French word of the day: Grisaille

French word of the day: Grisaille
Photo: Annie Spratt/Unsplash/Nicolas Raymond
As the summer comes to an end, you're bound to see more of this French word.

Why do I need to know grisaille?

Because whether it is to talk about the gloomy sky or a dull atmosphere, the French love to use it.

What does it mean?

Grisaille translates to 'greyness' or 'dullness' and is a versatile word that can mean different things depending on the context.

It is usually used to describe cloudy and grey weather, but it can also be a way of characterising a situation as 'colourless', 'monotonous', 'gloomy' or 'dull'.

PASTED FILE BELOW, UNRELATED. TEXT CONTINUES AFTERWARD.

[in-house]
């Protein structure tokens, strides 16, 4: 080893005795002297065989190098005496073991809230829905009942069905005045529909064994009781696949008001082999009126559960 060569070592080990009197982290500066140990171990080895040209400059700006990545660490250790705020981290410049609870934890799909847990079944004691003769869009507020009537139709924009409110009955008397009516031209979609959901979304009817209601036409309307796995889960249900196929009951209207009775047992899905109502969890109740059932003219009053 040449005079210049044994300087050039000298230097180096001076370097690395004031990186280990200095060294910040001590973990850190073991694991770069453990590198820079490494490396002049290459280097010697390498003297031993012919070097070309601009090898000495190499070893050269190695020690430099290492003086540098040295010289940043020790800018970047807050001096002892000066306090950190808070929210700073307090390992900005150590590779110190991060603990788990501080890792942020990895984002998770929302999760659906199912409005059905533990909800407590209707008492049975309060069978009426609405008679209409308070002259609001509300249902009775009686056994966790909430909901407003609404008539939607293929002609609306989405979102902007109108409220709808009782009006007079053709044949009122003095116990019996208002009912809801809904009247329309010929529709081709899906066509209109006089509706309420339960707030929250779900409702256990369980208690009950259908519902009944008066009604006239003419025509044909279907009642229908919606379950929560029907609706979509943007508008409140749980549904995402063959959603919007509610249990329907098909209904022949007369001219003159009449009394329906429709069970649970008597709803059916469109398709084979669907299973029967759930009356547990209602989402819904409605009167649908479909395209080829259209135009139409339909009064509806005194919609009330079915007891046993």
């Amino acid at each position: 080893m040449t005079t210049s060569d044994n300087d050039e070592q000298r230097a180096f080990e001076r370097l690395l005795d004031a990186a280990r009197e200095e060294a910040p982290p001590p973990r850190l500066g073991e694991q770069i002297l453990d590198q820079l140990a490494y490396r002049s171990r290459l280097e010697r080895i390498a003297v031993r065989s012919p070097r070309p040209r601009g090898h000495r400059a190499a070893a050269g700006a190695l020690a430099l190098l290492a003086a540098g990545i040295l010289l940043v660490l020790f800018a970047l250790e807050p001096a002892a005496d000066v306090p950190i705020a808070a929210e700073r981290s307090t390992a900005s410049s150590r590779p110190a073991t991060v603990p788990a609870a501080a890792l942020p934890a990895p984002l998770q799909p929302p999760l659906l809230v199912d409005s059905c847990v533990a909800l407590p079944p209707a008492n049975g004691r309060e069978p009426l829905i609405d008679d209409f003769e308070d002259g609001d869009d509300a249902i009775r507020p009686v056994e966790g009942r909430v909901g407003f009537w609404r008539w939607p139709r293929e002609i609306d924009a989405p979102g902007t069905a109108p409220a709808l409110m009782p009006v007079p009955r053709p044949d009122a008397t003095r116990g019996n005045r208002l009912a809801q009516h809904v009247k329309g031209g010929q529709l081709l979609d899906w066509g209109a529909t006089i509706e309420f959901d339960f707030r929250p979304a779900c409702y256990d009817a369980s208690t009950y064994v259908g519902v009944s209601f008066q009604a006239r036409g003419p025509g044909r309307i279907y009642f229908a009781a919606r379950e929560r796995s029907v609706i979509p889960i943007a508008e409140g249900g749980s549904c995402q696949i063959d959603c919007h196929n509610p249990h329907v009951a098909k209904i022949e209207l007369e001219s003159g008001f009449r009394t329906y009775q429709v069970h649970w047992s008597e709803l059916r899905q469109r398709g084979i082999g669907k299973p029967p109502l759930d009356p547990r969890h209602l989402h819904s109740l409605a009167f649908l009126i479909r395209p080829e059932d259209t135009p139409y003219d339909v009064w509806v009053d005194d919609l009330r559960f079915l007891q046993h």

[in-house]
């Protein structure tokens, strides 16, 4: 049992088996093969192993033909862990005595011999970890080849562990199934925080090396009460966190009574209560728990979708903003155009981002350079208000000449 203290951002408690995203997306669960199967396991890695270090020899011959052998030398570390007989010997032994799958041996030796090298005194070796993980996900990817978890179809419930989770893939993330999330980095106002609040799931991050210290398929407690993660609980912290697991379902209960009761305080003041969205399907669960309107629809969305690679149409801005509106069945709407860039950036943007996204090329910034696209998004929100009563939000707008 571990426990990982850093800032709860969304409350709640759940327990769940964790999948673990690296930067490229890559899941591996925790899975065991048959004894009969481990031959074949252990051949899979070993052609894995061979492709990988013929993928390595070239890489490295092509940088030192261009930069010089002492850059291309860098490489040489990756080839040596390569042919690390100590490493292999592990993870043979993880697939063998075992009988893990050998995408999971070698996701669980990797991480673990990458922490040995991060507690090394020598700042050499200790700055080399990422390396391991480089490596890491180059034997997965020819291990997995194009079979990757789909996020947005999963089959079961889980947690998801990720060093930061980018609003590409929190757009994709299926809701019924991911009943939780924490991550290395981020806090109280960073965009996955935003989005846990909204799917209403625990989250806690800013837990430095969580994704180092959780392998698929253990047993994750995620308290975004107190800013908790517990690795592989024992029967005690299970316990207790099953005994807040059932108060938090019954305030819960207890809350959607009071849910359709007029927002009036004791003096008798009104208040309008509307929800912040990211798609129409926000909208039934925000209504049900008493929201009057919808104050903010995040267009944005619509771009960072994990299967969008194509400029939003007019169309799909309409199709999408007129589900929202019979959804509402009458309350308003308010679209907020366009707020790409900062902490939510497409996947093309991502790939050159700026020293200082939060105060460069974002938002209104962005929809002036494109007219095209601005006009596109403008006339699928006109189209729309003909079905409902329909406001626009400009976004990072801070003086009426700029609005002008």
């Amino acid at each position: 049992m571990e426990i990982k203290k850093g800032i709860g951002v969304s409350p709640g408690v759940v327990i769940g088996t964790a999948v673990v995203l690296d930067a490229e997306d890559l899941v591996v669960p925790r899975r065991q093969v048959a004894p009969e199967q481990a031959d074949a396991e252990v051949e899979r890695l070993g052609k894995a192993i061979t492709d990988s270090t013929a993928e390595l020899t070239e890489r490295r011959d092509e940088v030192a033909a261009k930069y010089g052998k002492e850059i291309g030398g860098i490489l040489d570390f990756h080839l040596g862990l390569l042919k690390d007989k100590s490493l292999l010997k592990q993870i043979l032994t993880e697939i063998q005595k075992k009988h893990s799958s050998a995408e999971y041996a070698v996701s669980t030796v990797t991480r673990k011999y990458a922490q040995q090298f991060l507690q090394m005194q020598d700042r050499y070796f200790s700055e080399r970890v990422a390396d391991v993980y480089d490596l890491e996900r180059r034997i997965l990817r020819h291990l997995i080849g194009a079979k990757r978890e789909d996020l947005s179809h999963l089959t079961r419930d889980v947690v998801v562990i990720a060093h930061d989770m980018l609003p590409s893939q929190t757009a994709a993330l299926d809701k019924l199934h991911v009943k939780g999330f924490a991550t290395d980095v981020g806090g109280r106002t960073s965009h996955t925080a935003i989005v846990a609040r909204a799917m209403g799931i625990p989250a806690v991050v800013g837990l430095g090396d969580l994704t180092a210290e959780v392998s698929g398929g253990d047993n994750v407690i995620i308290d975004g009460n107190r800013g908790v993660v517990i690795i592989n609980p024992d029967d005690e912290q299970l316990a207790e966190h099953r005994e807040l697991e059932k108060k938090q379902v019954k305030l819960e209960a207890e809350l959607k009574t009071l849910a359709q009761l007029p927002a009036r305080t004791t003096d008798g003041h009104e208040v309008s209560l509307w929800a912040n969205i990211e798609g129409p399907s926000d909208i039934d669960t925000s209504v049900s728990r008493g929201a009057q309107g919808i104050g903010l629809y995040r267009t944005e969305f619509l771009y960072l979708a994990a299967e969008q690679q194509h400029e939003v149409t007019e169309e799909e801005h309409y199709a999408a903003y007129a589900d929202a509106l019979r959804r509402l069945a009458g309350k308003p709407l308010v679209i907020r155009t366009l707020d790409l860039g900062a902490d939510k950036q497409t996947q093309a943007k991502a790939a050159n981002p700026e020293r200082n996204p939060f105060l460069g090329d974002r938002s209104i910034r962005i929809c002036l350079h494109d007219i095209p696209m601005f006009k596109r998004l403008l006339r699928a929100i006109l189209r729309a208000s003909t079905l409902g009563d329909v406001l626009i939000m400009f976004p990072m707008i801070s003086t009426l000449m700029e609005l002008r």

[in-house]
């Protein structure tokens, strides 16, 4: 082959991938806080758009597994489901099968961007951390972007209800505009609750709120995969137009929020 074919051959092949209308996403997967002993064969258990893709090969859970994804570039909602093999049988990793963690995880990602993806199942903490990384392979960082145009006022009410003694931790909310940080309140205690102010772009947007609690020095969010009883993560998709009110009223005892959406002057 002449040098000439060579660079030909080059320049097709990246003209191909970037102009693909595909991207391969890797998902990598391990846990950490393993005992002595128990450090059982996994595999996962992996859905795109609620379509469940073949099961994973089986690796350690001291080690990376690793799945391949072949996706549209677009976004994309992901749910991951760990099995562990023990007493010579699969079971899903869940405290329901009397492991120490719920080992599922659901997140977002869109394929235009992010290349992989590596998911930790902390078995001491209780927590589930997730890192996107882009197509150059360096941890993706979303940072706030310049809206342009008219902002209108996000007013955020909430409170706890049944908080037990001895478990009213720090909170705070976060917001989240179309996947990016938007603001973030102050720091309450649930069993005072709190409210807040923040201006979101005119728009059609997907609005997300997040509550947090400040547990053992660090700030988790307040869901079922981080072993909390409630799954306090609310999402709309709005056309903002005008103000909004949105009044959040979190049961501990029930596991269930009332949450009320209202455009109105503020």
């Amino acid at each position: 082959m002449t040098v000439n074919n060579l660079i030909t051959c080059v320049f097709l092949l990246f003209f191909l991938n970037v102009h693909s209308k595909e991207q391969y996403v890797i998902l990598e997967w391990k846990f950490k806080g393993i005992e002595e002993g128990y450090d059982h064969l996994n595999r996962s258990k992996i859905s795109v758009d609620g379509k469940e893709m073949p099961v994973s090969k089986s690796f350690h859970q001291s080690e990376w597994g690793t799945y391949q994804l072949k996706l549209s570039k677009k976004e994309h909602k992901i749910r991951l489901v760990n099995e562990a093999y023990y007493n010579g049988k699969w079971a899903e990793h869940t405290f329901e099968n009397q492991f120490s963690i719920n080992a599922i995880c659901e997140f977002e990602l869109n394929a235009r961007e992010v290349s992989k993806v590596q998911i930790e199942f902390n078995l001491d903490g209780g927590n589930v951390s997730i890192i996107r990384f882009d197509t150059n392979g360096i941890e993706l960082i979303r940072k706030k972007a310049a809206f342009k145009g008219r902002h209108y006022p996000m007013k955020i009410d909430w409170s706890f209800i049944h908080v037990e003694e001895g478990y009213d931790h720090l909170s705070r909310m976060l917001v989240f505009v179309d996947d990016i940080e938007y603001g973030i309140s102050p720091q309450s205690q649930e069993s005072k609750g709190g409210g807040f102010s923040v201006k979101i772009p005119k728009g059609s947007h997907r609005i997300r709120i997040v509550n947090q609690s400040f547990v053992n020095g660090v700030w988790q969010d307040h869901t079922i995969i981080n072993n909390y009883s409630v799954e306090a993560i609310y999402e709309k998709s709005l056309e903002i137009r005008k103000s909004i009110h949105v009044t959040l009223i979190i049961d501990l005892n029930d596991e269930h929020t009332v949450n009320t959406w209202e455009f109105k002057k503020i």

The French often refer to the grisaille parisienne, which can be translated as ‘the grey everyday in Paris’ (as life can be both quite tedious and stressful in the capital when you're established there and not visiting as a tourist).

READ ALSO: Why I love the French habits of scolding and complaining 

In art, grisaille describes a painting that is composed of grey tones only.

(article continues below)

See also on The Local:

Use it like this

Viens nous rejoindre dans le Sud pour échapper à la grisaille parisienne ! – Come join us in the South to escape the grey everyday in Paris!

Cette grisaille donne beaucoup de cachet à ce tableau. – These grey tones give a lot of character to this painting.

La grisaille quotidienne nous empêche d’être heureux, changeons les choses ! – Gloomy daily life prevents us from being happy, let's change things!


Monotonie – Monotony

Morosité – Gloominess

Mélancolie – Melancholy

Tristesse – Sadness

By Olivia Sorrel Dejerine

Member comments

Become a Member to leave a comment.Or login here.